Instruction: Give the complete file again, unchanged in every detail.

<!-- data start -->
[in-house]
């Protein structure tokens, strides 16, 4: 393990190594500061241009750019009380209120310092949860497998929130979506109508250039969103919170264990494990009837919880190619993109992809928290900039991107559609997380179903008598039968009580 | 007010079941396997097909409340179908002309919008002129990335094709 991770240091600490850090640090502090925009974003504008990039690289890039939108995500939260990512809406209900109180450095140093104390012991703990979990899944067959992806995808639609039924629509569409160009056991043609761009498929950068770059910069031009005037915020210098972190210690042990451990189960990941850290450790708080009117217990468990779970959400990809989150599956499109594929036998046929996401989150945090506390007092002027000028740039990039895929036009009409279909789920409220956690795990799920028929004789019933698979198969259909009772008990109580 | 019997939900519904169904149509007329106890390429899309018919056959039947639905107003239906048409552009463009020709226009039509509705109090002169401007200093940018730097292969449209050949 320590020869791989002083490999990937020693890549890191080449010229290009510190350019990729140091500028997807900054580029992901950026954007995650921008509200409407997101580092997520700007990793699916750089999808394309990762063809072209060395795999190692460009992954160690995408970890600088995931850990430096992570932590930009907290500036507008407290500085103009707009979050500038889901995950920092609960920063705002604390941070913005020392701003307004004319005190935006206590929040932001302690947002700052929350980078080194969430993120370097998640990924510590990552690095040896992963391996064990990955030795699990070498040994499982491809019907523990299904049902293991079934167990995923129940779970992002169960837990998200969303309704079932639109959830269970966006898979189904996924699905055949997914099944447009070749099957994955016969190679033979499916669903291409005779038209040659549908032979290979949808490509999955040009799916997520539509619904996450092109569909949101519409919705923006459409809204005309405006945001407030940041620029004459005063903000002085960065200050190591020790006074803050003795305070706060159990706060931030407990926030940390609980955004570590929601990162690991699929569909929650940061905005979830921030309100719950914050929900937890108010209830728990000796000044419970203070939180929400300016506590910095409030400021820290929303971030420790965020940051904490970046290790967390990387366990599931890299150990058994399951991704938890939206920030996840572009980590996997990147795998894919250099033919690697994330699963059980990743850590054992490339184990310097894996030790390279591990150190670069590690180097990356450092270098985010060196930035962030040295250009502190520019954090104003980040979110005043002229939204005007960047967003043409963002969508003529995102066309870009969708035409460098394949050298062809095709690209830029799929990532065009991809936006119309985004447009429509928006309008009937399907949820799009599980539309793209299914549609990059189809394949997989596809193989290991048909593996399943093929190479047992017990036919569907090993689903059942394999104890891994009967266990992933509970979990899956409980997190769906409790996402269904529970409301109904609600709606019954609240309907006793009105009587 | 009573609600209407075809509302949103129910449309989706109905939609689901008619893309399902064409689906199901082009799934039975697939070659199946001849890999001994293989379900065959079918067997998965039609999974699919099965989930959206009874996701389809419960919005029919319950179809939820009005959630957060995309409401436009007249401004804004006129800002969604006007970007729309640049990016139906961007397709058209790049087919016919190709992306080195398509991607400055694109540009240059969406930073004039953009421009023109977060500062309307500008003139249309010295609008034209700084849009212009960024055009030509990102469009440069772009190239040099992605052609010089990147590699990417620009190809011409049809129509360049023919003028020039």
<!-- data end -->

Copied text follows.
[in-house]
């Protein structure tokens, strides 16, 4: 393990190594500061241009750019009380209120310092949860497998929130979506109508250039969103919170264990494990009837919880190619993109992809928290900039991107559609997380179903008598039968009580 | 007010079941396997097909409340179908002309919008002129990335094709 991770240091600490850090640090502090925009974003504008990039690289890039939108995500939260990512809406209900109180450095140093104390012991703990979990899944067959992806995808639609039924629509569409160009056991043609761009498929950068770059910069031009005037915020210098972190210690042990451990189960990941850290450790708080009117217990468990779970959400990809989150599956499109594929036998046929996401989150945090506390007092002027000028740039990039895929036009009409279909789920409220956690795990799920028929004789019933698979198969259909009772008990109580 | 019997939900519904169904149509007329106890390429899309018919056959039947639905107003239906048409552009463009020709226009039509509705109090002169401007200093940018730097292969449209050949 320590020869791989002083490999990937020693890549890191080449010229290009510190350019990729140091500028997807900054580029992901950026954007995650921008509200409407997101580092997520700007990793699916750089999808394309990762063809072209060395795999190692460009992954160690995408970890600088995931850990430096992570932590930009907290500036507008407290500085103009707009979050500038889901995950920092609960920063705002604390941070913005020392701003307004004319005190935006206590929040932001302690947002700052929350980078080194969430993120370097998640990924510590990552690095040896992963391996064990990955030795699990070498040994499982491809019907523990299904049902293991079934167990995923129940779970992002169960837990998200969303309704079932639109959830269970966006898979189904996924699905055949997914099944447009070749099957994955016969190679033979499916669903291409005779038209040659549908032979290979949808490509999955040009799916997520539509619904996450092109569909949101519409919705923006459409809204005309405006945001407030940041620029004459005063903000002085960065200050190591020790006074803050003795305070706060159990706060931030407990926030940390609980955004570590929601990162690991699929569909929650940061905005979830921030309100719950914050929900937890108010209830728990000796000044419970203070939180929400300016506590910095409030400021820290929303971030420790965020940051904490970046290790967390990387366990599931890299150990058994399951991704938890939206920030996840572009980590996997990147795998894919250099033919690697994330699963059980990743850590054992490339184990310097894996030790390279591990150190670069590690180097990356450092270098985010060196930035962030040295250009502190520019954090104003980040979110005043002229939204005007960047967003043409963002969508003529995102066309870009969708035409460098394949050298062809095709690209830029799929990532065009991809936006119309985004447009429509928006309008009937399907949820799009599980539309793209299914549609990059189809394949997989596809193989290991048909593996399943093929190479047992017990036919569907090993689903059942394999104890891994009967266990992933509970979990899956409980997190769906409790996402269904529970409301109904609600709606019954609240309907006793009105009587 | 009573609600209407075809509302949103129910449309989706109905939609689901008619893309399902064409689906199901082009799934039975697939070659199946001849890999001994293989379900065959079918067997998965039609999974699919099965989930959206009874996701389809419960919005029919319950179809939820009005959630957060995309409401436009007249401004804004006129800002969604006007970007729309640049990016139906961007397709058209790049087919016919190709992306080195398509991607400055694109540009240059969406930073004039953009421009023109977060500062309307500008003139249309010295609008034209700084849009212009960024055009030509990102469009440069772009190239040099992605052609010089990147590699990417620009190809011409049809129509360049023919003028020039």